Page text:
Sep 21, 2005|
Stockmarkets: Zoom or doom?
The Indian markets continue to defy gravity and hit new highs, as new sets of magical hands cannot seem to get their minds off the 'buy' button, inspite of crude prices hovering around their all time highs. Investors across the globe seem to have fallen in love with the India story.
Here are some of our concerns...
Valuations: Although valuations for large cap stocks do not seem very stretched, the same cannot be said for mid and small cap companies. Investors are ready to give these stocks valuations at par with their larger peers and in our view, prices of these stocks have already factored in the future growth, atleast of the next two to three years. It must be noted that the average price to earnings multiple of the NSE-Nifty Index is currently 17.2 times, which means that the indices are reasonably valued, considering the historic trend. Hence, it means that prices paid for stocks are much more than what they are worth and hence, investors will back off. Experts who do not want to call a 'spade a spade' are now commenting that the index is neither undervalued nor overvalued. While we do not understand what it means i.e. whether it is a signal to buy or to sell, what it reflects is the fact that no one wants this dream run to end!
Crude Prices: India imports 70% of its crude oil requirements and it must be noted that every US$ 10 increase in oil prices knock's off about 0.4% from the GDP growth rate during the following four quarters. Yet, thanks to subsidies, and the left parties, Indian consumers have been protected from the huge surge in oil prices and are not yet feeling the pinch completely. The best reflections of this are our very own Oil PSU's, who continue to reel in the red. However, it is indisputable that there is limit to which the government will take the hit and if the entire burden is passed on to the consumer, then inflation will surge and will certainly slowdown economic growth.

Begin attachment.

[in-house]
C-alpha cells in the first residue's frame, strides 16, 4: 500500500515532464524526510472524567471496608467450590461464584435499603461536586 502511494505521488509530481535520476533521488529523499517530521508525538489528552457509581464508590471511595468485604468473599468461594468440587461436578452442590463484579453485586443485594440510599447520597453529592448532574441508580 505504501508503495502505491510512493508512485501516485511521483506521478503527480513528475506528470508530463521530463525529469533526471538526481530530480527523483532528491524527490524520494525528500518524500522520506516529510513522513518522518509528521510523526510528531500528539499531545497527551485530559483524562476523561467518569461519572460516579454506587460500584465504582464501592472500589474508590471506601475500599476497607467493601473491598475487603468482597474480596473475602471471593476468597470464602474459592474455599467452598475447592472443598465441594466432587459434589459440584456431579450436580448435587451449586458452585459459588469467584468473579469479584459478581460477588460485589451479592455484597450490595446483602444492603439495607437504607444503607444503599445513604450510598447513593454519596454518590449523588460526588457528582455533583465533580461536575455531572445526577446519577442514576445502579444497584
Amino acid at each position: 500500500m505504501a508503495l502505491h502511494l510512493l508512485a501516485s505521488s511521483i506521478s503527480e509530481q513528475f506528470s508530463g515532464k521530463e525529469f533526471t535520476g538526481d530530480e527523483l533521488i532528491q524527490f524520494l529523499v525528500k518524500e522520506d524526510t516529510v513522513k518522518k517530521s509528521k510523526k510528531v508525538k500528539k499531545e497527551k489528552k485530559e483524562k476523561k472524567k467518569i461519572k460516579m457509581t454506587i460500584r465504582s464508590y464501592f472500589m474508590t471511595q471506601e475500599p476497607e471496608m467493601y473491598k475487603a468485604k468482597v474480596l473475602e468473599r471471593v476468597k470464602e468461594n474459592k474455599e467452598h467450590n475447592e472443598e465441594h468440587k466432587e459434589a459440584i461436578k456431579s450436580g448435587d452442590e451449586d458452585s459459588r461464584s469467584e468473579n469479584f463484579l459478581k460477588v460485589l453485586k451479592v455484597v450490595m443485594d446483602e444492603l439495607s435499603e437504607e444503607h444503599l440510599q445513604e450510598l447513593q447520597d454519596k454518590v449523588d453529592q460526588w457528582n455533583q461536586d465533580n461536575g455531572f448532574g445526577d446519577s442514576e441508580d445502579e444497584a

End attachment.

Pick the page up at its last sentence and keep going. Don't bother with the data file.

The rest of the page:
Rise in US Interest rates: Well this one's rather simple, if Fed rates in US continue to rise, foreign investors are likely to pull out money or atleast stop investing further. As per Mr. Yardeni, one of the noted economist, global liquidity is on the decline and is likely to impact the commodity and stock markets in the future.
Fiscal Deficits: The total fiscal deficit of the state governments and the central government is over 10% of the GDP. Continued economic growth and control over public finances are necessary to keep the government's balance sheet under check. Given the sharp rise in crude prices, in the first four months of the current fiscal year, the fiscal deficit has already going beyond budget expectations. We will soon see this impacting liquidity in the domestic market (this is because both the government and the corporates will borrow more). Interest rate outlook continues to remain that of cautious.
In conclusion, there are two schools of thoughts here. Some say that the Indian economy is in the midst of a fundamental shift. The other school of thought says that this rally is purely liquidity driven and that the day Foreign Institutional Investors (FIIs) wake up, investors are likely to lose sleep. People cannot forget the 'Black Monday', the day when mayhem struck and the markets fell like a pack of cards, just a gist of how much control do FII's have in the country.
Well does this mean that we are bearish on the market? The answer is 'no', as even today there are companies that are good and worth investing with a long-term perspective (say two to three years). However, return expectations have to be toned down. Investors should not time the markets and always remember two things what the famed investor Warren Buffet said that 'Only buy something that you'd be perfectly happy to hold if the market shut down for 10 years' and 'Simply attempt to be fearful when others are greedy and to be greedy only when others are fearful'
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